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seldom

[sel-duh m]
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adverb
  1. on only a few occasions; rarely; infrequently; not often: We seldom see our old neighbors anymore.
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adjective
  1. rare; infrequent.
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Origin of seldom

before 900; Middle English; Old English seldum, variant of seldan; cognate with German selten, Gothic silda-
Related formssel·dom·ness, noun
Dictionary.com Unabridged Based on the Random House Unabridged Dictionary, © Random House, Inc. 2018

Examples from the Web for seldom

Contemporary Examples

Historical Examples

  • He seldom speaks; but when he does, you are ever in his visions.

    Philothea

    Lydia Maria Child

  • He was a farmer's son, and seldom had any money in his possession.

    Brave and Bold

    Horatio Alger

  • Uncle Brunton noticed the change; for to those who saw him seldom the change was sudden.

    Life in London

    Edwin Hodder

  • Wiseli's eyes shone with satisfaction as they seldom did nowadays.

    Rico and Wiseli

    Johanna Spyri

  • The term "gentleman" has seldom been used in this sense subsequently to the Revolution.

    A Book of Autographs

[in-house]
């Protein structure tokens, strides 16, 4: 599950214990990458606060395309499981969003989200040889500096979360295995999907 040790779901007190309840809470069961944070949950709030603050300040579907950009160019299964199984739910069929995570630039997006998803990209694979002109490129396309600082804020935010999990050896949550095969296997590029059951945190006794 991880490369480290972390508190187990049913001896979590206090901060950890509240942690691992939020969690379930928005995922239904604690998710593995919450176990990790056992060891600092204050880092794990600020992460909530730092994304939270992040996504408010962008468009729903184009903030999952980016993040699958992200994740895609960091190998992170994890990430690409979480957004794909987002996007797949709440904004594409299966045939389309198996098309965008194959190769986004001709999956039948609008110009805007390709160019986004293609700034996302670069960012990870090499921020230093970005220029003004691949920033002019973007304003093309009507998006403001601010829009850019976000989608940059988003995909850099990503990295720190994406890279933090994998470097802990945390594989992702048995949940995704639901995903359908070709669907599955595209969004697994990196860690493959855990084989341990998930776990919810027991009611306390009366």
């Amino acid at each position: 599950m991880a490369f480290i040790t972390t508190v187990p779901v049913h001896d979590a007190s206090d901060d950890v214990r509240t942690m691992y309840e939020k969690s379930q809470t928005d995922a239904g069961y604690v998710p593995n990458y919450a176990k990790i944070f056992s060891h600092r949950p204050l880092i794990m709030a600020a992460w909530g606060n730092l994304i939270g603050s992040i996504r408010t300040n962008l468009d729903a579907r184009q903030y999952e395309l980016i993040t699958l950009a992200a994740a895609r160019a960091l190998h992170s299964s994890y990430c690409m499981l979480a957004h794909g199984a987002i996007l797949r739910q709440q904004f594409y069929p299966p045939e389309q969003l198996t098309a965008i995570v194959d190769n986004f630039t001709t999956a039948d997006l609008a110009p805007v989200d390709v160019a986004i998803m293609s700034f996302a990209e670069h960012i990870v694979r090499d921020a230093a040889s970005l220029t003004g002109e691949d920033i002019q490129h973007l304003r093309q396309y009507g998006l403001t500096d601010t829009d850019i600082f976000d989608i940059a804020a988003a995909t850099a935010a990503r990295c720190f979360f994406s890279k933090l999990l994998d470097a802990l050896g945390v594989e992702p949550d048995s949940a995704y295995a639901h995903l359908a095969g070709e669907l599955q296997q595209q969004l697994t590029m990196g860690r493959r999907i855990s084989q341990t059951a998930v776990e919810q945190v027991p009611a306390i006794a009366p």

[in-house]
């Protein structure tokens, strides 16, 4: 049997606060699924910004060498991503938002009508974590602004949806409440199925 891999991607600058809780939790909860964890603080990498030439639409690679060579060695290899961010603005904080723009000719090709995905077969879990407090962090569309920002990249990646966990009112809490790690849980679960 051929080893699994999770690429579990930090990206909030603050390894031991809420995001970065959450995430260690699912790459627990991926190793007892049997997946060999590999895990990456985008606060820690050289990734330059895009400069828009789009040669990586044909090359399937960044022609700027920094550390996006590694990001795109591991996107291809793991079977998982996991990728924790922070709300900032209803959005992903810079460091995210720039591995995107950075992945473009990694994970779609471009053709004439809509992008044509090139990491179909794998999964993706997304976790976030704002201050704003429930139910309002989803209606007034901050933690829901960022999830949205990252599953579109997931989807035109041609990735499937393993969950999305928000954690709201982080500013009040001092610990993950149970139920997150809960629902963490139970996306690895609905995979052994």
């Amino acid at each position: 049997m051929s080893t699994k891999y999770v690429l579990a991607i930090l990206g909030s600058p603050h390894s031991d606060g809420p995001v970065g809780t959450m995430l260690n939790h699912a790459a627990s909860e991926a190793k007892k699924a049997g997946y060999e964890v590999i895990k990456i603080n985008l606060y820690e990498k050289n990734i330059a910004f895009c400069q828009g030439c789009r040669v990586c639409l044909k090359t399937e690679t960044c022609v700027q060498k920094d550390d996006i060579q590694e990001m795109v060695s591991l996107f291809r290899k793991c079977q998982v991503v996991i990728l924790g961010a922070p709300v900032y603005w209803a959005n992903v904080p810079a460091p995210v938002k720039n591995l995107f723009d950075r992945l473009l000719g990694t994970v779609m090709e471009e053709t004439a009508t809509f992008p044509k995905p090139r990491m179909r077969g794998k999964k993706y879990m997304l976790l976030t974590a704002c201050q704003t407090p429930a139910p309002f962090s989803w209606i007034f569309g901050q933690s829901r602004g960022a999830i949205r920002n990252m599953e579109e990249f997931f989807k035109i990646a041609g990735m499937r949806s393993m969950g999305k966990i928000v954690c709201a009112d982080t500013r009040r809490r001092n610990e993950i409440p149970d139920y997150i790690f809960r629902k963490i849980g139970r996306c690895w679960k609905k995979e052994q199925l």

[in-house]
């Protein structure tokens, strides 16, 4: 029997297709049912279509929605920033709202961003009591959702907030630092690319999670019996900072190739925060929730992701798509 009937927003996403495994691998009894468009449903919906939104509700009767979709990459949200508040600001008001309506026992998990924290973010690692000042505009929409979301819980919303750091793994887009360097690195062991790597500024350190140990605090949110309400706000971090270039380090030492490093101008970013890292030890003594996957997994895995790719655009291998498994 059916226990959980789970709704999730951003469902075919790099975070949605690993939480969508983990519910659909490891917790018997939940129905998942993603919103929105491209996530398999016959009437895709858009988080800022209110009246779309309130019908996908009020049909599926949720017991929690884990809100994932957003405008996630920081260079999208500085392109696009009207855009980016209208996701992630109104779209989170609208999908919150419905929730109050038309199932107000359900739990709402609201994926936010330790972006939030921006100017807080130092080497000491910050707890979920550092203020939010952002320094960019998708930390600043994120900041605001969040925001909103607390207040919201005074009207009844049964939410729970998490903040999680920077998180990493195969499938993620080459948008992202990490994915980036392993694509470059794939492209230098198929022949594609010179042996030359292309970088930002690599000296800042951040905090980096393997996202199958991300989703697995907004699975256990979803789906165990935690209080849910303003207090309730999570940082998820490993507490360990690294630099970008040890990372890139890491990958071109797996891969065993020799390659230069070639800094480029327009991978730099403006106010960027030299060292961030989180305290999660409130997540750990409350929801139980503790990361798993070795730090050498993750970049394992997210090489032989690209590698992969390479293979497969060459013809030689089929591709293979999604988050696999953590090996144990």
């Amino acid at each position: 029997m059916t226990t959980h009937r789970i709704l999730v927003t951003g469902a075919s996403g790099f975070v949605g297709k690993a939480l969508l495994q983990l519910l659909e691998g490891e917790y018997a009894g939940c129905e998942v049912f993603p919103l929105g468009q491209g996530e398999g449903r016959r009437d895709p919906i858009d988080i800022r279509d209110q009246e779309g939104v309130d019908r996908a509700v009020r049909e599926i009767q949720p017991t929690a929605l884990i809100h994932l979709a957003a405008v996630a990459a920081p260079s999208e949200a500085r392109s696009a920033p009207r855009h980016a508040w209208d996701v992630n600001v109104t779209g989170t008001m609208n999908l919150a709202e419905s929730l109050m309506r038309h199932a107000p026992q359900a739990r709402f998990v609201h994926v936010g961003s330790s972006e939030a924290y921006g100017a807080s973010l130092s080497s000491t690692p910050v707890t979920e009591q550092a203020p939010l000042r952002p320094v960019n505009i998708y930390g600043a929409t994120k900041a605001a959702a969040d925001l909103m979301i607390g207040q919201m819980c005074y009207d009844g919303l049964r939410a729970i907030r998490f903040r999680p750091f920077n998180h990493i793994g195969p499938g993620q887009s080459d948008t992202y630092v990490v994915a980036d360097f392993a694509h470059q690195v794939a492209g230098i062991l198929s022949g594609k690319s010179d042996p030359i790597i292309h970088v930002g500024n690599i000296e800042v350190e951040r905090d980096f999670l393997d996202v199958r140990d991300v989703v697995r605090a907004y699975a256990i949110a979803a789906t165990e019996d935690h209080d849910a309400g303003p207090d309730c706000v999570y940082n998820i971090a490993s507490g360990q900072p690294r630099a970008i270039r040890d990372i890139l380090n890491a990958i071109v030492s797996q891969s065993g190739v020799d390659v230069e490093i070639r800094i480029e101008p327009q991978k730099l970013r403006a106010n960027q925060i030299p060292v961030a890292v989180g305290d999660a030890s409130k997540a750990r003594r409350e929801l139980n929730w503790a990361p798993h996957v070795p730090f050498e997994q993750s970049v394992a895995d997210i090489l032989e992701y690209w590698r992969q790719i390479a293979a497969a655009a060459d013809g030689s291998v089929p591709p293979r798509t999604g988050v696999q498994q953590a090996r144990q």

Nathaniel Hawthorne


British Dictionary definitions for seldom

seldom

adverb
  1. not often; rarely
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Word Origin

Old English seldon; related to Old Norse sjāldan, Old High German seltan
Collins English Dictionary - Complete & Unabridged 2012 Digital Edition © William Collins Sons & Co. Ltd. 1979, 1986 © HarperCollins Publishers 1998, 2000, 2003, 2005, 2006, 2007, 2009, 2012

Word Origin and History for seldom

adv.

late Old English seldum, alteration of seldan "seldom, rarely," from Proto-Germanic *selda- "strange, rare" (cf. Old Norse sjaldan, Old Frisian selden, Dutch zelden, Old High German seltan, German selten), perhaps ultimately from the base of self (q.v.).

Form shifted on analogy of adverbial dative plurals in -um (e.g. whilom "at one time," from while). The same development also created litlum from little, miclum from mickle. German seltsam "strange, odd," Dutch zeldzaam are related, but with the second element conformed to their versions of -some.

Seldom-times is from mid-15c. (Old English had seldhwanne "seldwhen"). Seldom-seen is from mid-15c. (Old English had seldsiene, "seld-seen").

Some compounds using the old form survived through Middle English, e.g. selcouth"rarely or little-known, unusual, strange, wonderful," from Old English selcuð, seld-cuð, from seldan + cuð (see couth). Old English seldan had comparative seldor, superlative seldost; in early Middle English, as seldan changed form and lost its connection with these, selde was formed as a positive. Shakespeare uses seld-shown.

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Online Etymology Dictionary, © 2010 Douglas Harper